Motorola addresses concerns over splits


Motorola addresses concerns over splits

Alex Scroxton

Motorola has assured its business partners they have nothing to fear from the imminent break-up of the communications giant.

The company announced it was to divest itself of the struggling and unprofitable mobile handset division at the end of March.

"All our two tier distribution business sits within the business solutions part of Motorola, so the impact should be negligible," said Tony Patrick, Motorola external communications manager. 

Patrick explained that separating the two businesses would allow the corporate-facing side to deepen its focus without worrying about the consumer business.

"The belief is that we can make both parts of the business profitable," said Patrick. 

Where the broadband and mobility solutions division goes from here has not been established and will be the subject of further negotiations in the coming months. 

The handset division has come to be seen as an albatross around Motorola's neck, and analysts have given a broad welcome to the divestment, which comes in response to a review conducted by CEO Greg Brown. 

The business slipped from a market-leading position after failing to come up with a suitable replacement for its iconic RAZR kit. The firm also took a kicking in the Asian markets where a price war with rival Nokia left it reeling on the ropes.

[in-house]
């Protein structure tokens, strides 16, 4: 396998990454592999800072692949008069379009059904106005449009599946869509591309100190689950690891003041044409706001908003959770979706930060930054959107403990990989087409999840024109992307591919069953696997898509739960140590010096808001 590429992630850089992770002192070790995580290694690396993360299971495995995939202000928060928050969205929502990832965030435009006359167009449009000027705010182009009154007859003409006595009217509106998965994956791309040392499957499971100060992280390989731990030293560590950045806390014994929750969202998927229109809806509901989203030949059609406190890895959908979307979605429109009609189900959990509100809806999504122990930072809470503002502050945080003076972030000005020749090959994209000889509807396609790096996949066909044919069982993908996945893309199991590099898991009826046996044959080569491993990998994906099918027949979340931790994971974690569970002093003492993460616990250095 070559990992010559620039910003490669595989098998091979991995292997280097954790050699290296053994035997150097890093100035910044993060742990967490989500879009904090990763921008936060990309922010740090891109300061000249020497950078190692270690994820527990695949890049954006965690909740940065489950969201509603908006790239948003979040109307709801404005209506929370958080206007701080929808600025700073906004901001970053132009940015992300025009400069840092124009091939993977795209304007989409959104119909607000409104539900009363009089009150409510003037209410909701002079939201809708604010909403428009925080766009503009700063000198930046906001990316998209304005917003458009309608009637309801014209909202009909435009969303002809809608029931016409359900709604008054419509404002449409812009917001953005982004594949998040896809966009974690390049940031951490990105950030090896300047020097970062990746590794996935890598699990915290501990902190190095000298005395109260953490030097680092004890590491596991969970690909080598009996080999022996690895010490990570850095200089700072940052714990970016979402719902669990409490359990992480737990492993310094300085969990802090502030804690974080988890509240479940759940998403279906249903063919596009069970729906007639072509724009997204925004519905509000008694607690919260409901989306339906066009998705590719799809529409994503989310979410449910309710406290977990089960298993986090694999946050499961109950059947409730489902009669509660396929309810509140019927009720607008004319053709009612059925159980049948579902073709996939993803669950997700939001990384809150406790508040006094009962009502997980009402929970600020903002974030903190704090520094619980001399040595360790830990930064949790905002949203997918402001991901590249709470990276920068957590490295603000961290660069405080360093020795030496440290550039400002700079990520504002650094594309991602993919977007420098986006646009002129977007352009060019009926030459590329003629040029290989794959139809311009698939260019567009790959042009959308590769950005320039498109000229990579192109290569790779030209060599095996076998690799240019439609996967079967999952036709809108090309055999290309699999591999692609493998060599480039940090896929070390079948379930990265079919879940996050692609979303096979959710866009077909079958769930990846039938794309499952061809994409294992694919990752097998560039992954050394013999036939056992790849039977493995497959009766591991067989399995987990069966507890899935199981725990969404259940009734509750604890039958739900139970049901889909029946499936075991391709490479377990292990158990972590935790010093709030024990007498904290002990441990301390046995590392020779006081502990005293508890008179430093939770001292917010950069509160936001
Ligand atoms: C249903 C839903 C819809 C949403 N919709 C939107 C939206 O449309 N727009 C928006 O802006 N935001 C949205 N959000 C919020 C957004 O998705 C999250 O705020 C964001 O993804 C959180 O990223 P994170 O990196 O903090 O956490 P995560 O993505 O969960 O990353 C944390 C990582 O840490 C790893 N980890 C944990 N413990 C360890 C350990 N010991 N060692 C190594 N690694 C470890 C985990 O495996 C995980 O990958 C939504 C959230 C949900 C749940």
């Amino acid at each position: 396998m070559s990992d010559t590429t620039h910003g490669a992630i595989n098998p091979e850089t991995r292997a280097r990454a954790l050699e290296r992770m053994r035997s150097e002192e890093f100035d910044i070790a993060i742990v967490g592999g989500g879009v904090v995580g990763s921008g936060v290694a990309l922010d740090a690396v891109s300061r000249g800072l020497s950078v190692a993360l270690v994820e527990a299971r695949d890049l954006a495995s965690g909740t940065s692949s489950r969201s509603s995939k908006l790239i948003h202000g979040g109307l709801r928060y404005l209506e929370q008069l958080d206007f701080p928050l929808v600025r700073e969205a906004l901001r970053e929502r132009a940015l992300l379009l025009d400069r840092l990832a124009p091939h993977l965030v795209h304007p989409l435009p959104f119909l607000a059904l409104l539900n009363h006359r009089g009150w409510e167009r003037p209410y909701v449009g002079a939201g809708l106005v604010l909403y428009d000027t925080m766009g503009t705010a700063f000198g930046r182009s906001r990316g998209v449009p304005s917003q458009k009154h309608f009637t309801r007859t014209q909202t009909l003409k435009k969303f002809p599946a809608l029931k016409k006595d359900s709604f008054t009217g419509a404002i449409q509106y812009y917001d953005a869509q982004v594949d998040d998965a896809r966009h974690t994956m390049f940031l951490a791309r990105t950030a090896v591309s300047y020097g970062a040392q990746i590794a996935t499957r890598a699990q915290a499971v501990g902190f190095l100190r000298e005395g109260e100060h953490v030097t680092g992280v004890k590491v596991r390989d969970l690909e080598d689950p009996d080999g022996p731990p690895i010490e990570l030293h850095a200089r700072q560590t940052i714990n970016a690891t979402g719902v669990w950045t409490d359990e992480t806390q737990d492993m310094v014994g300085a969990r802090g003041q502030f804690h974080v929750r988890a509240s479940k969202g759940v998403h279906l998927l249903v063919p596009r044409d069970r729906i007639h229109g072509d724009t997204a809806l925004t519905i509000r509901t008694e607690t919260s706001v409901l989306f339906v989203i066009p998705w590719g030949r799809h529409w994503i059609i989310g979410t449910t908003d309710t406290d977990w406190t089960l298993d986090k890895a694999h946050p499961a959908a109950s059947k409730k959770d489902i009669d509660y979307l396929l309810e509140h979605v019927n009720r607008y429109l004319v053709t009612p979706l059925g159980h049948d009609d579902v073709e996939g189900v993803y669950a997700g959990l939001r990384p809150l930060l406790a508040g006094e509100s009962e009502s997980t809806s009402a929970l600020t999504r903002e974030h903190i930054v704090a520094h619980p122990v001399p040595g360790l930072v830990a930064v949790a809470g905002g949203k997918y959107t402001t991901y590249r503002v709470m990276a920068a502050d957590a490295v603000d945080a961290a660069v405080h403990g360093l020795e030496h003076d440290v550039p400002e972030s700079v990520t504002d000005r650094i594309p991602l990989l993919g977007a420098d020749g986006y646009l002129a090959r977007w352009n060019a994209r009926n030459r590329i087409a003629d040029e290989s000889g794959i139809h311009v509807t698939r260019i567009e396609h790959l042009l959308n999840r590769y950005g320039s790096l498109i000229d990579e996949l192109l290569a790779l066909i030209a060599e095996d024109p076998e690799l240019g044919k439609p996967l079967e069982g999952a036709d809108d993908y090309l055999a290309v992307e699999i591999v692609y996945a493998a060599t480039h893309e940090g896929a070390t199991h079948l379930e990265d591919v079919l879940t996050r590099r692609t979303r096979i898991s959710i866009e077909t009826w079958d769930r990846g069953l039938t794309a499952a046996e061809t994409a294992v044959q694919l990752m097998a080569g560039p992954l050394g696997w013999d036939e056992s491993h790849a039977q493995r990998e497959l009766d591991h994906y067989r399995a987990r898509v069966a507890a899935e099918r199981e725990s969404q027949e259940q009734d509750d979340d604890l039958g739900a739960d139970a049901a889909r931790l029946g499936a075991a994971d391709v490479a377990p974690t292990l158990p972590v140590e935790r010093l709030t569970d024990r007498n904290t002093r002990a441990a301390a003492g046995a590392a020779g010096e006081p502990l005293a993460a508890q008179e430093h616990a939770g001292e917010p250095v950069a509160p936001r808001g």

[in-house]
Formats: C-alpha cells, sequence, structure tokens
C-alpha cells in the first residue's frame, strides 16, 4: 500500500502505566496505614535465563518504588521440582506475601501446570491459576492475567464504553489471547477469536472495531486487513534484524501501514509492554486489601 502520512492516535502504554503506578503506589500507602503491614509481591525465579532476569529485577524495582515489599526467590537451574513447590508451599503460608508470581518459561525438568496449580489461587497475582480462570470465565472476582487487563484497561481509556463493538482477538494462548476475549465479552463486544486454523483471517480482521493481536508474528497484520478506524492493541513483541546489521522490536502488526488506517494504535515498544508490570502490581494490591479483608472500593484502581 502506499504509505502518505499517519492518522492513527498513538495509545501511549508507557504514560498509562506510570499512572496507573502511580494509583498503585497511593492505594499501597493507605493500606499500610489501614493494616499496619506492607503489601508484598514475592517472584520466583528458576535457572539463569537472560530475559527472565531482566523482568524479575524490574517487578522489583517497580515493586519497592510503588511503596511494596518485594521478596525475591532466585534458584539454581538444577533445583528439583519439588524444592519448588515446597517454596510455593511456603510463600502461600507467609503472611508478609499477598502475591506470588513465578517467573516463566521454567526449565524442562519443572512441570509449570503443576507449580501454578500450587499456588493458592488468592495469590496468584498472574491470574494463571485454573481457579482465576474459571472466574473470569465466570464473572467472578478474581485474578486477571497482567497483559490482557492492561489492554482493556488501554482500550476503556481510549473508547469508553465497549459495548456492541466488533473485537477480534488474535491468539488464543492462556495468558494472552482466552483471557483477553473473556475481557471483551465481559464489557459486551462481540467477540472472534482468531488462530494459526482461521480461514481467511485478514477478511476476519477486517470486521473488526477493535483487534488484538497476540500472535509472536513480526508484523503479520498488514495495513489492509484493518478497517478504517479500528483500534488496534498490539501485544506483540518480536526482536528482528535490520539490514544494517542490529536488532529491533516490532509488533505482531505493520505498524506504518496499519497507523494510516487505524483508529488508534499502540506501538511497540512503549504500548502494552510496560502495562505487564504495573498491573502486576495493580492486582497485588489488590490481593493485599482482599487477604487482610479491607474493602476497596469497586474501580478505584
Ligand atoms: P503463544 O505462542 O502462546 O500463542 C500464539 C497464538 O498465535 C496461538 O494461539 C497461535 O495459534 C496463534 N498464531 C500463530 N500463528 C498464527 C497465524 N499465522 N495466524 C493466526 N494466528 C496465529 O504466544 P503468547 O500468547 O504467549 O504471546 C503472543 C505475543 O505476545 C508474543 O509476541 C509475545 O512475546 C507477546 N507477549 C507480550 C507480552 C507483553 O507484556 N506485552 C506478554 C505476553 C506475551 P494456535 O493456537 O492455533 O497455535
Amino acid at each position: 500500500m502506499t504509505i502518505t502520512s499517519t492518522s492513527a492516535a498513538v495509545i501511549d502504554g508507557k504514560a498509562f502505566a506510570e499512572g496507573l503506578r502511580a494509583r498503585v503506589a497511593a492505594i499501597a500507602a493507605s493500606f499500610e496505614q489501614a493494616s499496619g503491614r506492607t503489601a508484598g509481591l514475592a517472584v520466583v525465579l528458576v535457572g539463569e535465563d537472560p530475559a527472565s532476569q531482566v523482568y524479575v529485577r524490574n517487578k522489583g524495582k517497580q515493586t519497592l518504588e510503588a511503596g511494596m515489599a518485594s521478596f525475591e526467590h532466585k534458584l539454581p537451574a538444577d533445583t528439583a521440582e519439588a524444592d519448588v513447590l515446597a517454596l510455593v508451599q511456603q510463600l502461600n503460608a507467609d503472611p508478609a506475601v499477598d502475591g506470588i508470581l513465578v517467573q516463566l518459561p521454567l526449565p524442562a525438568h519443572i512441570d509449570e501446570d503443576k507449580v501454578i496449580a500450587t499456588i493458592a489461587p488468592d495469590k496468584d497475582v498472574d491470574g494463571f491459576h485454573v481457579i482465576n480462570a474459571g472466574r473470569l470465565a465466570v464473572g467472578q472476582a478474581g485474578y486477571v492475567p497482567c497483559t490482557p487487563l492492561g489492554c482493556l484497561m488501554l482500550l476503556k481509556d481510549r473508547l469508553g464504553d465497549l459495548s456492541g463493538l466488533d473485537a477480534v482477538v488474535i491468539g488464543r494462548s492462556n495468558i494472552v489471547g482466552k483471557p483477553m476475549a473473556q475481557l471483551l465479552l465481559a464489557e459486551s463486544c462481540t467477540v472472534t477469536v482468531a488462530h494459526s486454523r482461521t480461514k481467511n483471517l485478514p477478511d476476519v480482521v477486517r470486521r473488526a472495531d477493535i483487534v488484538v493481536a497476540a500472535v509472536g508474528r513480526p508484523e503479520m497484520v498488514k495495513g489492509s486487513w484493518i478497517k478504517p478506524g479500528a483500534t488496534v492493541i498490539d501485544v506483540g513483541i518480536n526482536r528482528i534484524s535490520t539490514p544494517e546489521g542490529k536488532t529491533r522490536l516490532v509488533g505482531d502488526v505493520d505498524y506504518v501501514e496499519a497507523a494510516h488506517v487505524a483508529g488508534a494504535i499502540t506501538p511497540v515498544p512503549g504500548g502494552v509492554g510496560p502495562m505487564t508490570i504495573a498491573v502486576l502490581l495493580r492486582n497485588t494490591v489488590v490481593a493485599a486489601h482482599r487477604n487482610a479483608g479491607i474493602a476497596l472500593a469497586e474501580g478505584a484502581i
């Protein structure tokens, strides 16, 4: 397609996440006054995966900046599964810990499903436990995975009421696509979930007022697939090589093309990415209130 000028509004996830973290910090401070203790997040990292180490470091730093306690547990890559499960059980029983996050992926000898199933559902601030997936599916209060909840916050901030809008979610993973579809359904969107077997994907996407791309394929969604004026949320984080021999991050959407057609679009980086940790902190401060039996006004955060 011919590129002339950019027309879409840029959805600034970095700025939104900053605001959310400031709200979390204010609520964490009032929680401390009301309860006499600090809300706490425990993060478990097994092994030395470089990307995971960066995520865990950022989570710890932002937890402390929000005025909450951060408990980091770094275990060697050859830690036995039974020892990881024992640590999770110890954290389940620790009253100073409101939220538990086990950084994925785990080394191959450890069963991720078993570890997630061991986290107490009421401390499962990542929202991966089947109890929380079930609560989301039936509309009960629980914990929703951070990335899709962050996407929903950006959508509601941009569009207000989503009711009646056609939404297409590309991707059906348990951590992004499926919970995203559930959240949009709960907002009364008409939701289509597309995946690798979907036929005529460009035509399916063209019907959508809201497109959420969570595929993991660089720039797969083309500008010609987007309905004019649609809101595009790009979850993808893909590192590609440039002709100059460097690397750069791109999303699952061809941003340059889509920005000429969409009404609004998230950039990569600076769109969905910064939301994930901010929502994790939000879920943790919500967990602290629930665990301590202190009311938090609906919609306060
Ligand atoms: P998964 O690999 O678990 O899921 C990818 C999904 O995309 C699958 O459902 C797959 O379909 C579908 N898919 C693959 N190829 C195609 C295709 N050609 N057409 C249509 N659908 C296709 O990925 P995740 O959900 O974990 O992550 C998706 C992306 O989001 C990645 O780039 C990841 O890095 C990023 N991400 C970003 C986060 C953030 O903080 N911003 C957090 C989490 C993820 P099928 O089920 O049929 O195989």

Ovum mobile director Martin Garner thought that while the news could come as a relief for shareholders, the split would not automatically solve the firm's problems. He said Motorola would now have to knuckle down and put some thought into new products. 

"At any point Nokia and Samsung have a wide portfolio, but Motorola has just one or two core devices with nothing at the entry level," he explained. 

The split could also be good news for industry consolidation, according to Garner, who suggested both businesses could become acquisition targets, although he declined to name any potential buyers. 

Another source thought that while nobody would admit it, Motorola was hoping someone would take an interest in acquiring the handset unit: "I don't think there are any other reasons for selling it. You would basically be buying something for a knock-down price, so it could attract any number of parties." 

He suggested either venture capitalists or expansionist Asian companies such as Huawei could be interested. 

"Huawei will keep trying to test the Americans' resolve, and as far as I know there's no security risk in handsets," he remarked. 

In a parallel announcement on the same day, Motorola revealed it was laying off 350 employees - some engaged in handset research and development - from its Florida facility.

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